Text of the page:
I am writing in response to a recent letter that dealt with the writer's feelings of guilt and bitterness over an abortion she had when she was 16 years of age. The writer justifies her anti-choice stance by referring to her own subjective, personal experience. I feel badly that this lady is in such pain, but for her to state that "virtually every woman" who has had an abortion feels as she does is ridiculous.
She is engaging in the most insidious defense mechanism of all -- projection. In order for her to live with this dark "sin" of her childhood, she is projecting her feelings of guilt onto others.
Now, maybe it's just because the women who I happen to be friends with tend to be strong and self-assured, but I have several friends who have had abortions, and most never even think about it. Those who do tell me that, when they do, it is with gratitude that the choice was available to them. Many have gone on to have families -- families that they never would have had if that first, or that one, had been brought to term.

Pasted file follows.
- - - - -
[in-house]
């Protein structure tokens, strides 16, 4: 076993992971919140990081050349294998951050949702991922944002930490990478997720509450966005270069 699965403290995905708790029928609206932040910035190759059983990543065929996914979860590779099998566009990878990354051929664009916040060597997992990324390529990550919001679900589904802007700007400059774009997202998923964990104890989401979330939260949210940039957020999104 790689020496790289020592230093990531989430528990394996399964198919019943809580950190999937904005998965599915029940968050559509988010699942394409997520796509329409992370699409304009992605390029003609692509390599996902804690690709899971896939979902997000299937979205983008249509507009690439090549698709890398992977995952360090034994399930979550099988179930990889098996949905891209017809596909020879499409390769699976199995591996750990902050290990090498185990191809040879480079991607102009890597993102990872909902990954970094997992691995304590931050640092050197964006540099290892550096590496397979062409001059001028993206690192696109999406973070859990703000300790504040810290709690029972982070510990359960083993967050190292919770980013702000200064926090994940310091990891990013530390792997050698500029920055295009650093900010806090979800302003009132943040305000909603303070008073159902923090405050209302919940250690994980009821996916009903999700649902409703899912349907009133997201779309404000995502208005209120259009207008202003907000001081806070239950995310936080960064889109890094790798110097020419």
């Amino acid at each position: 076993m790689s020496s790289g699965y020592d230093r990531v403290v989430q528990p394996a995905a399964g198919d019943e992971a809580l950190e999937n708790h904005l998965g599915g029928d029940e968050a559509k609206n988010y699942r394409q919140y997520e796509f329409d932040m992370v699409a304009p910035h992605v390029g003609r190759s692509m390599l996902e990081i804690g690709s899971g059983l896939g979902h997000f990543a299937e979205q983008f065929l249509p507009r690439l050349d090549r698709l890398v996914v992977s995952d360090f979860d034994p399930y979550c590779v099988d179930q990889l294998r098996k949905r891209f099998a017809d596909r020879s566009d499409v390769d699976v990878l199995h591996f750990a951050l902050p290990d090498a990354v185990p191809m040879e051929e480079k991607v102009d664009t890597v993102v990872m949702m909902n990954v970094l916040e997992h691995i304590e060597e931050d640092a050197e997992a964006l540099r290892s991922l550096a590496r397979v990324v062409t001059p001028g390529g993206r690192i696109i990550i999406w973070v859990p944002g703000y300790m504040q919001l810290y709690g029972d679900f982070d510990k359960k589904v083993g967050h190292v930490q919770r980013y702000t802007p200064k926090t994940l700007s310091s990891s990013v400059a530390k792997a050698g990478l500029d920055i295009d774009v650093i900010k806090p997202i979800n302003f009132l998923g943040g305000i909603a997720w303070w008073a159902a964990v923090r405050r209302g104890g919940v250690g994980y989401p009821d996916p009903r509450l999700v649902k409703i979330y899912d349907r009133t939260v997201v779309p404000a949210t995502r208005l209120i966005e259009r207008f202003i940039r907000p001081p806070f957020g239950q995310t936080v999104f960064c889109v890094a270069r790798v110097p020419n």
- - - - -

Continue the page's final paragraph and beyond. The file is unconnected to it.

I, also, was once faced with this choice. I got pregnant at a time when my husband and I could not afford, financially or emotionally, a second child. I was all set to opt for an abortion when the pregnancy self-terminated. I cannot describe how relieved I was. Today, I remember neither the date of the miscarriage nor the expected delivery date. That's how momentous the whole thing was to me.
A couple of years afterwards, our financial situation improved, and I had a second child -- by choice. If that one had been born, we would not have gotten out from under, and my daughter would not be alive today.
DAWN M. SARDES